Texts have the ability to both influence the values, ideas and behaviour of responders and to reveal how

human experiences can also lead to profound changes in human values, ideas and behaviour. The texts Notes (NSW RTA Television Commercials 2007), and What s Eating Gilbert Grape? (Directed by Lasse Hallstrom), whilst having very different purposes and contexts, both reveal that humans must, at times, be forced into changing their perspectives so as to lead to a significant change in behaviour. Both texts reinforce that such change may require pain, angst and a profound disturbance to the familiar. Texts may be composed to consciously and explicitly influence the behaviour of responders through highly emotive techniques designed to challenge the existing values and perspective of the target audience, in this case, younger, inexperienced drivers. The RTA television commercial Notes is an exemplary illustration of this, with its representation of the personal and family impact of youth speeding and associated fatalities. The commercial utilizes a personal element in the text to engage and connect with the responder. The use of handwritten notes, the setting of a family home, and the placing of household objects contributes to a personal connection with the audience, as does the context of the notes using informal language to more effectively communicate with the teenage target audience. Establishing a connection with the audience is an effective way of getting the main point of the text across and influencing ideas. The soundtrack features slow, acoustic guitar music. The sad sound of the music reflects the sombre nature of the commercial and encourages the audience to empathise with the families of the deceased people mentioned towards the end of the commercial. Empathy is a strong tool, and when used correctly can lead to an influence on behaviour and values in responders. The text in the ad contributes to the effectiveness of the message, both the notes and the superimposed text. Each of the notes features a word that is synonymous with rush dash, running, rushing, bolt, run which links with the main focus of speeding-related deaths. Also, the addition of a real person s name, and the date of their birth and death, reinforces the connection between behaviour and consequence. This makes the responder think actively about the consequences and put themselves in that situation. The film What s Eating Gilbert Grape? , whilst obviously having a fundamentally different context to Notes , illustrates that changing behaviour, particularly if entrenched, is often the consequence of transformed or disturbed values and perspective. Such change is skilfully depicted in the film as often being related to profound emotional pain and trauma.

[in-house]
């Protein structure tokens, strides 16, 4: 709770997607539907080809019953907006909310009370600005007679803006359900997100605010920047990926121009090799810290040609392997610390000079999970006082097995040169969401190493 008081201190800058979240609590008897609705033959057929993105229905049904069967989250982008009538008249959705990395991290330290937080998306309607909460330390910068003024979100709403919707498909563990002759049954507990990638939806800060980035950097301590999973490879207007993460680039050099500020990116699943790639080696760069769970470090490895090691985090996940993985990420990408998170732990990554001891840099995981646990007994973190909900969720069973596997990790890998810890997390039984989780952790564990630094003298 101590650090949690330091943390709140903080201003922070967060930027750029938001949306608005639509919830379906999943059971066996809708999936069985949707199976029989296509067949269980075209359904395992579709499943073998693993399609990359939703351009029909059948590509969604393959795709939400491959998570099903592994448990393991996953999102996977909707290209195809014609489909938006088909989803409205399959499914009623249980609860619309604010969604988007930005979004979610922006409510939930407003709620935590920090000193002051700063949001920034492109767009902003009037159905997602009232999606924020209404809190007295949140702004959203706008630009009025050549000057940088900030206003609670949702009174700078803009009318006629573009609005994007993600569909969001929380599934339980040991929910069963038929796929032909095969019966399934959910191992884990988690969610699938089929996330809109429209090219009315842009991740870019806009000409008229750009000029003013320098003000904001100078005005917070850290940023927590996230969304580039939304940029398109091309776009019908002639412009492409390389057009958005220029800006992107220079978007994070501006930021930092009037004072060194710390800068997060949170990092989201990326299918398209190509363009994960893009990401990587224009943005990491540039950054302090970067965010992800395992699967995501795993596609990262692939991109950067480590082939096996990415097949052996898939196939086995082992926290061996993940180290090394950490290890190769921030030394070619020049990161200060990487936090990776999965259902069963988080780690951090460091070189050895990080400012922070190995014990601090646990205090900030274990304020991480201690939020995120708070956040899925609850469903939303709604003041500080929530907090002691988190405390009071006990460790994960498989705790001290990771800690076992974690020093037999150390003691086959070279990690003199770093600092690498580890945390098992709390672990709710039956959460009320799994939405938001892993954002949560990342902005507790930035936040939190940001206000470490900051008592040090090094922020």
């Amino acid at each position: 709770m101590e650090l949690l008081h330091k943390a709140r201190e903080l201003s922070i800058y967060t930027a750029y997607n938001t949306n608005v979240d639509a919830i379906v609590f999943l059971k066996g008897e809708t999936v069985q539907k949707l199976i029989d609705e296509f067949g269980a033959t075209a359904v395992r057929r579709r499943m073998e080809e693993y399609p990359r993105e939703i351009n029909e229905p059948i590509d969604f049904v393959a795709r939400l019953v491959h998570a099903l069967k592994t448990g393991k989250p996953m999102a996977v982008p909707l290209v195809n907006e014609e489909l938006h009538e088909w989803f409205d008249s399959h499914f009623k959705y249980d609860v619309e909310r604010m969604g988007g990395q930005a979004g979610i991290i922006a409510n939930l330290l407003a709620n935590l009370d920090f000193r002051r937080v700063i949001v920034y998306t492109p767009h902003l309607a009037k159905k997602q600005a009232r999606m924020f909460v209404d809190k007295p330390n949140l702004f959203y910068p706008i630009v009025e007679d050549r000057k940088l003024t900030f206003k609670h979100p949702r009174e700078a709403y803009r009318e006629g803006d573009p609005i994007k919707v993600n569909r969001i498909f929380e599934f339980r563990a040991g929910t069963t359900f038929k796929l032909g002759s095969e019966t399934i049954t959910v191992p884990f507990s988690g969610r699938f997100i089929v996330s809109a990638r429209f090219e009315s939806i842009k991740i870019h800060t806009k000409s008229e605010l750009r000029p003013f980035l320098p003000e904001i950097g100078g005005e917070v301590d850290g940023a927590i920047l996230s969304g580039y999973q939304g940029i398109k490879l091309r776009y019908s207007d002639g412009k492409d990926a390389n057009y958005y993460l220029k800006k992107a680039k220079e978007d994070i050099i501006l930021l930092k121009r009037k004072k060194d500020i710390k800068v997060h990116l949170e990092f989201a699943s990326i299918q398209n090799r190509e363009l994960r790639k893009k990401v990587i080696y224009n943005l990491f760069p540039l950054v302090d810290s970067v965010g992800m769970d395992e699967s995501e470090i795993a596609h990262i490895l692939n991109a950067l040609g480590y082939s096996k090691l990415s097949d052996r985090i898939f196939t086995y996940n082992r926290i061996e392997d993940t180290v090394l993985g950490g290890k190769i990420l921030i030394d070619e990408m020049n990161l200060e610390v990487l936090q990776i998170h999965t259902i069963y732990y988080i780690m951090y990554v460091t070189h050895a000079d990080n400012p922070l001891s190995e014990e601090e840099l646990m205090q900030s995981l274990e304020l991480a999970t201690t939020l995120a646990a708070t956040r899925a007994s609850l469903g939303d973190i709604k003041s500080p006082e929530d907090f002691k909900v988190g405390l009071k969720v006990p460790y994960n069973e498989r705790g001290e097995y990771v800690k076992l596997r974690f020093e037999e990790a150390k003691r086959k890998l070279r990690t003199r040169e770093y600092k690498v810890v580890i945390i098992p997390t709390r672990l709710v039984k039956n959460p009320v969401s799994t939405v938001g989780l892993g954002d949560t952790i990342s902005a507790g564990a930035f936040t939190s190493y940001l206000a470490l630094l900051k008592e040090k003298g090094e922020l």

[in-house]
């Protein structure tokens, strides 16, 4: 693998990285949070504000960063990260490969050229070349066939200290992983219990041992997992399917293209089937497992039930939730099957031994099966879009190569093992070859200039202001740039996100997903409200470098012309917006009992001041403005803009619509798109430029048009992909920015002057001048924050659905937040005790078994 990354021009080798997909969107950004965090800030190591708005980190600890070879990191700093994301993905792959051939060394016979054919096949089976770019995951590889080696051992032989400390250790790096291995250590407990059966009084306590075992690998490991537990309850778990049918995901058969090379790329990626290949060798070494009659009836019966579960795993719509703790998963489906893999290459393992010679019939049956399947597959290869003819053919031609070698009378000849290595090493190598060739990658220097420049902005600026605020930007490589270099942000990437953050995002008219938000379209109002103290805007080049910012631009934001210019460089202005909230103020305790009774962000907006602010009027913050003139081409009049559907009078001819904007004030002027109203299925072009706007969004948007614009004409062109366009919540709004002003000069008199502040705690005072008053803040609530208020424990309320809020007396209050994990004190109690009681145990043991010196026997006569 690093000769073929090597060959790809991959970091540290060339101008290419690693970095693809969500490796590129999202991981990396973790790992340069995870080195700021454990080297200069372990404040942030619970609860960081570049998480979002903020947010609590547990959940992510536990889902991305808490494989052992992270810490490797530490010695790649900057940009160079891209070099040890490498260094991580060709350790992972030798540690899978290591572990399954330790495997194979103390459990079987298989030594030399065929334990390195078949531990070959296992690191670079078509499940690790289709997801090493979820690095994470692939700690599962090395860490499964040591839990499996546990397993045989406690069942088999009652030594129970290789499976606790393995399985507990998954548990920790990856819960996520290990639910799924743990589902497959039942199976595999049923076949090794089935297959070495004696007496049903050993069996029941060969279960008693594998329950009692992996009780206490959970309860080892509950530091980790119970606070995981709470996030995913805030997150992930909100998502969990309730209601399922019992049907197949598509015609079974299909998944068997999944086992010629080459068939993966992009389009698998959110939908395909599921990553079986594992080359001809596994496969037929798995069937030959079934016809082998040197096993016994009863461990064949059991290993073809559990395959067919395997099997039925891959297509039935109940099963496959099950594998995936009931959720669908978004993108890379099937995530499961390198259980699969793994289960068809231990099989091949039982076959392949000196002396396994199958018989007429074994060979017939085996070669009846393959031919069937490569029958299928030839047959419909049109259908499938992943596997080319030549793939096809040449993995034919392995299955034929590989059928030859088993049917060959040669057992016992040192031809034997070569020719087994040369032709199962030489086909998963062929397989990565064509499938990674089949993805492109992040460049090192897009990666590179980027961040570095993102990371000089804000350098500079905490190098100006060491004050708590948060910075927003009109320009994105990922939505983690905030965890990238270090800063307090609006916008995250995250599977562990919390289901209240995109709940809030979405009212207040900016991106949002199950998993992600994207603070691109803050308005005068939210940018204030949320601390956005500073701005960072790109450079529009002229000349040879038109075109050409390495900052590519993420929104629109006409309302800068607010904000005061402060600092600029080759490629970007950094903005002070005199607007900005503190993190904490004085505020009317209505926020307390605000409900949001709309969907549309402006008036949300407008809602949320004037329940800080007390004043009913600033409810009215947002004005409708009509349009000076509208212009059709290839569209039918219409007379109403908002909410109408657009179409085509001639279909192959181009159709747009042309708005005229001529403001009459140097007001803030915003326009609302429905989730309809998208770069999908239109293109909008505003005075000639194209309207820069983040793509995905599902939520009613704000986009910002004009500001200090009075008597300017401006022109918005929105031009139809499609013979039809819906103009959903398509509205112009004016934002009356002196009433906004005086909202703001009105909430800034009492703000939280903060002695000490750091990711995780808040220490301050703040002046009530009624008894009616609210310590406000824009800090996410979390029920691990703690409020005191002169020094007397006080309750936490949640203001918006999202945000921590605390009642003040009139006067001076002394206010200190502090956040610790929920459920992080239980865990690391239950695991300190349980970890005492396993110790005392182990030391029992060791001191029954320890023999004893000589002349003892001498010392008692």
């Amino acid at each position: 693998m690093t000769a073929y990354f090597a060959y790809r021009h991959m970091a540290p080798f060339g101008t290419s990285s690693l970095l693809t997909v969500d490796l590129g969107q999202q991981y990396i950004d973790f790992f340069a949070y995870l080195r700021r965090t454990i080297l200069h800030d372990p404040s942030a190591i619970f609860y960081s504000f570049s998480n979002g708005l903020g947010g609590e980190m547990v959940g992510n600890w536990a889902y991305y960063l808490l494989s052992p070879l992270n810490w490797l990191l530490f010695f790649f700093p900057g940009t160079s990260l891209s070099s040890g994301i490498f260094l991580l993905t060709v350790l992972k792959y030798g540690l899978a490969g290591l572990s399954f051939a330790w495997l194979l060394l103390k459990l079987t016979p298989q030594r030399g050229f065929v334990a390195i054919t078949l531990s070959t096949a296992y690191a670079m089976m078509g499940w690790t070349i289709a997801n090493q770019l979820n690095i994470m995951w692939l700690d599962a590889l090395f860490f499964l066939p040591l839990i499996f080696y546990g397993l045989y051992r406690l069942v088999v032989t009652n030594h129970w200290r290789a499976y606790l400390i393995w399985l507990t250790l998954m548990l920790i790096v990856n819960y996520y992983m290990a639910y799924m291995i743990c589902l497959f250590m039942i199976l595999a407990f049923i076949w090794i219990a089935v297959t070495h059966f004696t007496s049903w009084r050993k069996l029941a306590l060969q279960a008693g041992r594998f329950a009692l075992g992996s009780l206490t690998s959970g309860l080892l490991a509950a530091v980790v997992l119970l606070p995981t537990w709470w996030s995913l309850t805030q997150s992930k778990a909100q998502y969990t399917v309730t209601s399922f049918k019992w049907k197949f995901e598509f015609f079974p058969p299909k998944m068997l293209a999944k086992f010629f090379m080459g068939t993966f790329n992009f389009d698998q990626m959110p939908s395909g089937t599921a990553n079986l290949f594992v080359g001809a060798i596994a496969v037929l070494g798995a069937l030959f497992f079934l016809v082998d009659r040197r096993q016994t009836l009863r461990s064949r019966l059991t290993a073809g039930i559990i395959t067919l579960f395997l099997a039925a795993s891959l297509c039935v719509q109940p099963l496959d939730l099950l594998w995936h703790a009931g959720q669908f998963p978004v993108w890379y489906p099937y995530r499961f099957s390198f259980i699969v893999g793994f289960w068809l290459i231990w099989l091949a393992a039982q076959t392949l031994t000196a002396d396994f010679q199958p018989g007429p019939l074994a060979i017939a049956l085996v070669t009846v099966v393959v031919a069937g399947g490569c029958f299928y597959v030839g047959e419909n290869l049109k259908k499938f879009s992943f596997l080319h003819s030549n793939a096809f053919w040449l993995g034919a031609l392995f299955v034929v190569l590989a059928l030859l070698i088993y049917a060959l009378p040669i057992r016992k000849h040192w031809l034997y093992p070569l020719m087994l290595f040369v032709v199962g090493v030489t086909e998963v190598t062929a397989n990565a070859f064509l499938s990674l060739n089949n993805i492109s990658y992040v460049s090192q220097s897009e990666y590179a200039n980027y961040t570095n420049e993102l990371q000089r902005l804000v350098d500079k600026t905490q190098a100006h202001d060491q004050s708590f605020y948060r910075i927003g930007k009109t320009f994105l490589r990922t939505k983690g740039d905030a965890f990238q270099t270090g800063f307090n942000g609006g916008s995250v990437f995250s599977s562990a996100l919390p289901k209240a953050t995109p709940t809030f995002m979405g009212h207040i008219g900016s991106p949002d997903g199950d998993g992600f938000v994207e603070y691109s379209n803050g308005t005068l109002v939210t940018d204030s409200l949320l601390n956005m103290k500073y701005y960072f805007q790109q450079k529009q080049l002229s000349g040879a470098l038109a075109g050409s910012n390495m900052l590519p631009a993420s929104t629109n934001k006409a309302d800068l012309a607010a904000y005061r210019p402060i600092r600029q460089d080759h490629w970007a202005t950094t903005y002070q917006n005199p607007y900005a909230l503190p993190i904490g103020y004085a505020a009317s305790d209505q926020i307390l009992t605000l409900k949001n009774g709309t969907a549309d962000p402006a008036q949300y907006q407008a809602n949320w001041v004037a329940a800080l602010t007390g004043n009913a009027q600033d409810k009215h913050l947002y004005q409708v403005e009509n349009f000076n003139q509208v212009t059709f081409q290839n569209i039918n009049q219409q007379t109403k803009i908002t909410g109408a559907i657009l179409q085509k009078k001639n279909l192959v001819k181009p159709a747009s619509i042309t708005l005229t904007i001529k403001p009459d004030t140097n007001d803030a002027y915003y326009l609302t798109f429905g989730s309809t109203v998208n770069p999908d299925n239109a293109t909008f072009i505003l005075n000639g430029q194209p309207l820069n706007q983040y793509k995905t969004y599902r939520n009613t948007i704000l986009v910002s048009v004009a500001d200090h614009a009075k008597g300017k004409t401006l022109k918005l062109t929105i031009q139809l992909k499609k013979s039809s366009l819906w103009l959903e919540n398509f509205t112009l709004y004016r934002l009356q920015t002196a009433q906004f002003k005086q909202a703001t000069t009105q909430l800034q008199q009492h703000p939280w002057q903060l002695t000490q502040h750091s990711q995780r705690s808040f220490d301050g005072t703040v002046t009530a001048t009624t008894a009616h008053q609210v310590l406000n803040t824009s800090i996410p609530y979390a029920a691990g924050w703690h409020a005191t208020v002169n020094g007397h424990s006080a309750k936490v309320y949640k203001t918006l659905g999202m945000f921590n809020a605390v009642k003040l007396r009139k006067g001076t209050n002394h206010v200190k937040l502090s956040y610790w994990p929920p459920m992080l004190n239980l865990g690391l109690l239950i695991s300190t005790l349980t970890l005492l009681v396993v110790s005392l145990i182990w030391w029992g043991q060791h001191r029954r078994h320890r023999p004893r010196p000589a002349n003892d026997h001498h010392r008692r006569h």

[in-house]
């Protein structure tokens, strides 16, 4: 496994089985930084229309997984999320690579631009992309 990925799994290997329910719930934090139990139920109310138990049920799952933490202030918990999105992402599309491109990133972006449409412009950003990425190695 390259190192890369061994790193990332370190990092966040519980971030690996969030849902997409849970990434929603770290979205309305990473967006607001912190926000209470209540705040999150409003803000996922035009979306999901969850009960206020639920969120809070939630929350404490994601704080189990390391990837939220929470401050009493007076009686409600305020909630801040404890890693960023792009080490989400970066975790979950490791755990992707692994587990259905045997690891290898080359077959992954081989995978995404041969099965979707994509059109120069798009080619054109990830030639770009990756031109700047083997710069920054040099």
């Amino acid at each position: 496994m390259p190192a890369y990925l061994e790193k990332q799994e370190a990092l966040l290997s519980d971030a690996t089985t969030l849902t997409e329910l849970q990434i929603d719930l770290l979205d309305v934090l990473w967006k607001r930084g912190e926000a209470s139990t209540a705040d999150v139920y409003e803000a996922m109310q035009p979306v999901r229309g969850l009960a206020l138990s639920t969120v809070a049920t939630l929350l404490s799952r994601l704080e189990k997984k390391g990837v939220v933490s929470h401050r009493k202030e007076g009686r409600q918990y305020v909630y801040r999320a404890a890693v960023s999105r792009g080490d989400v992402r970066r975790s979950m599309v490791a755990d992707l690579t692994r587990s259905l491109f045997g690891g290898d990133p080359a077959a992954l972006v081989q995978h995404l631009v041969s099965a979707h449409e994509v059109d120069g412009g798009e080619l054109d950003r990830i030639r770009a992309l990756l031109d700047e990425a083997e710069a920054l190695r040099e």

A study of the film s central character, Gilbert Grape, as portrayed by Johnny Depp, provides a powerful illustration of this. The stark contrast between the opening and closing scenes is a clear indicator of how a traumatic event can greatly change someone s perspective. While the actual appearance of the scene is similar in both, the mood and context show the clear juxtaposition of Gilbert s attitude and the overall feel of the film between the opening and closing scenes. The opening scene begins with a long shot of a country road, and disembodied voices. Gilbert s voice is apathetic and bored, and lacking emotion. The shot moves to one of the two brothers, and it is then that we establish that Arnie has a personality disorder. Gilbert stays seated on the ground as Arnie moves around, showing the contrast between their moods. There is a sense of staleness, as watching the caravans come through the town is a yearly ritual of theirs, and this suggests that Gilbert is not particularly fond of it, but does it because Arnie enjoys it. Gilbert s reluctance to move reflects the way his life is stuck in one place, not moving forward. In addition, Arnie s words to Gilbert You re shrinking Gilbert, you re shrinking, suggest the same, that Gilbert is not progressing in his life, rather he is almost moving backwards. In comparison, Gilbert s attitude in the ending scene is greatly different. He is now standing, and looks excited to see the procession of caravans. He shares the glee with Arnie, and speaks to him more like a brother than a burden. His life no longer seems like it is going nowhere, and the entire mood of the scene is one of hope and new beginnings. While it is apparent that Becky s longer hair suggests a moderate frame of time has passed, this small change can also be a symbol of new and better things the longer hair suggests a more carefree, relaxed attitude. Gilbert s behaviour between the opening and closing scene reinforces the notion that a deeply emotional event may be necessary to invoke a positive change in someone s ideas and perspectives. While the two texts mentioned are very different from each other, and they both portray their key message in different ways, they both suggest and reiterate the concept of beneficial change arising from a disturbance to what is familiar and comfortable to a person, and a shock to their current ideas, values, behaviours and perspectives.

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